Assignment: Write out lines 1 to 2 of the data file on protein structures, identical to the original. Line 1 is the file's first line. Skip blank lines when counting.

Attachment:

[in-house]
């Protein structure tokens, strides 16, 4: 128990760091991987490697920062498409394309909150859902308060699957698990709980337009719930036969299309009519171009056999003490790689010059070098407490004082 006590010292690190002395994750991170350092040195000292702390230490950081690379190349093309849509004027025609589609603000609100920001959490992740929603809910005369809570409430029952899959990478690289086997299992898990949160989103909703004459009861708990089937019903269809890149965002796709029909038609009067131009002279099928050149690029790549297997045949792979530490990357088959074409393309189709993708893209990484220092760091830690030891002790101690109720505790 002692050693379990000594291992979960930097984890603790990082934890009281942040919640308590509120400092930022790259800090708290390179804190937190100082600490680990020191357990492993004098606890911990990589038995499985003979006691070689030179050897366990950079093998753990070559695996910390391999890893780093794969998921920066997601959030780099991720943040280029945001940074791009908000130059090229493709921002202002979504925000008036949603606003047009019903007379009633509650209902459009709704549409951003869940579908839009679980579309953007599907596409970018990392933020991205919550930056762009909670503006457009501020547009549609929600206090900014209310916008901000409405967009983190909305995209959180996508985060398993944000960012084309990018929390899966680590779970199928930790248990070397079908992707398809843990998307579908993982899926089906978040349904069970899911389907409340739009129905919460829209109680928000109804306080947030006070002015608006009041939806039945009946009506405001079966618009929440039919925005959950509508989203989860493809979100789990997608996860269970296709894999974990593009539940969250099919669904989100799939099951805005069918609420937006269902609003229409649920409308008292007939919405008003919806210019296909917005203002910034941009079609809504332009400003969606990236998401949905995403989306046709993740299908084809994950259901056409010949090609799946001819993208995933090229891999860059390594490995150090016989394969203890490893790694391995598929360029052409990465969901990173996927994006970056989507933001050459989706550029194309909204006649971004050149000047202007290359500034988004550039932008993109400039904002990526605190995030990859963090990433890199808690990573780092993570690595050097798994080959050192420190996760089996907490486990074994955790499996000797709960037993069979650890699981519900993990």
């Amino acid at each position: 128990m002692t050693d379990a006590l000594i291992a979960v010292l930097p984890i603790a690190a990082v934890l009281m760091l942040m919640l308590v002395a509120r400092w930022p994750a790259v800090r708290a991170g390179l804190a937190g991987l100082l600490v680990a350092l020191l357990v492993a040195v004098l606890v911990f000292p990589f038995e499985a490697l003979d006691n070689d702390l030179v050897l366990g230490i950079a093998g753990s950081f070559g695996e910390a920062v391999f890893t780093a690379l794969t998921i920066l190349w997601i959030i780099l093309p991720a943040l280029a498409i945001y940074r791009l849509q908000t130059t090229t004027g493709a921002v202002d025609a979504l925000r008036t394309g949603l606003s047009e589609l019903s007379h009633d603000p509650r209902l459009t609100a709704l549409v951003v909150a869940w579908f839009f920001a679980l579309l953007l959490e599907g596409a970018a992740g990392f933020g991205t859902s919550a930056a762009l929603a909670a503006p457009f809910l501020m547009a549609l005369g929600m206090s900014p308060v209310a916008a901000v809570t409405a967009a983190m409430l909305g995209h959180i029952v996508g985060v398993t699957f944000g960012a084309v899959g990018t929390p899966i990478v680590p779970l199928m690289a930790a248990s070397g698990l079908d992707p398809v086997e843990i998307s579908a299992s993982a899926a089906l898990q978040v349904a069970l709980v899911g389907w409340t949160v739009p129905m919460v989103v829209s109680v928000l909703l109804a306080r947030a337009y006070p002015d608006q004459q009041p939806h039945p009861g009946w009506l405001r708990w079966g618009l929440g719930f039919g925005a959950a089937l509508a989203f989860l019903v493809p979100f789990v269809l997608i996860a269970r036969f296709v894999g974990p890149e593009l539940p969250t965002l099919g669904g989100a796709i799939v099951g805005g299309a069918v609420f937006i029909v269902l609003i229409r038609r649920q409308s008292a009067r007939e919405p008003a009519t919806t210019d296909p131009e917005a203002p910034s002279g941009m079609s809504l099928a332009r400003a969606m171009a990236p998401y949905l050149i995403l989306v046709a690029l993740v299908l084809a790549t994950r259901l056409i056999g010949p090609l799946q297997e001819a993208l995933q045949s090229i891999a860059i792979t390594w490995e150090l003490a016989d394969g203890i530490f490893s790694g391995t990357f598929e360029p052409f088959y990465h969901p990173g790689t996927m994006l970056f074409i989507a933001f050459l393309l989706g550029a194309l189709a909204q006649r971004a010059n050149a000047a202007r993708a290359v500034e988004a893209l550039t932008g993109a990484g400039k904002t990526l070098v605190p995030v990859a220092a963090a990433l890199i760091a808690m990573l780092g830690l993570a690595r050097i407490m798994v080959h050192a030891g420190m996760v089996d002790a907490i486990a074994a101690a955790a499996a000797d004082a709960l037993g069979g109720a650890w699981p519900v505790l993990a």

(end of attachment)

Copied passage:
[in-house]
């Protein structure tokens, strides 16, 4: 128990760091991987490697920062498409394309909150859902308060699957698990709980337009719930036969299309009519171009056999003490790689010059070098407490004082 006590010292690190002395994750991170350092040195000292702390230490950081690379190349093309849509004027025609589609603000609100920001959490992740929603809910005369809570409430029952899959990478690289086997299992898990949160989103909703004459009861708990089937019903269809890149965002796709029909038609009067131009002279099928050149690029790549297997045949792979530490990357088959074409393309189709993708893209990484220092760091830690030891002790101690109720505790 002692050693379990000594291992979960930097984890603790990082934890009281942040919640308590509120400092930022790259800090708290390179804190937190100082600490680990020191357990492993004098606890911990990589038995499985003979006691070689030179050897366990950079093998753990070559695996910390391999890893780093794969998921920066997601959030780099991720943040280029945001940074791009908000130059090229493709921002202002979504925000008036949603606003047009019903007379009633509650209902459009709704549409951003869940579908839009679980579309953007599907596409970018990392933020991205919550930056762009909670503006457009501020547009549609929600206090900014209310916008901000409405967009983190909305995209959180996508985060398993944000960012084309990018929390899966680590779970199928930790248990070397079908992707398809843990998307579908993982899926089906978040349904069970899911389907409340739009129905919460829209109680928000109804306080947030006070002015608006009041939806039945009946009506405001079966618009929440039919925005959950509508989203989860493809979100789990997608996860269970296709894999974990593009539940969250099919669904989100799939099951805005069918609420937006269902609003229409649920409308008292007939919405008003919806210019296909917005203002910034941009079609809504332009400003969606990236998401949905995403989306046709993740299908084809994950259901056409010949090609799946001819993208995933090229891999860059390594490995150090016989394969203890490893790694391995598929360029052409990465969901990173996927994006970056989507933001050459989706550029194309909204006649971004050149000047202007290359500034988004550039932008993109400039904002990526605190995030990859963090990433890199808690990573780092993570690595050097798994080959050192420190996760089996907490486990074994955790499996000797709960037993069979650890699981519900993990």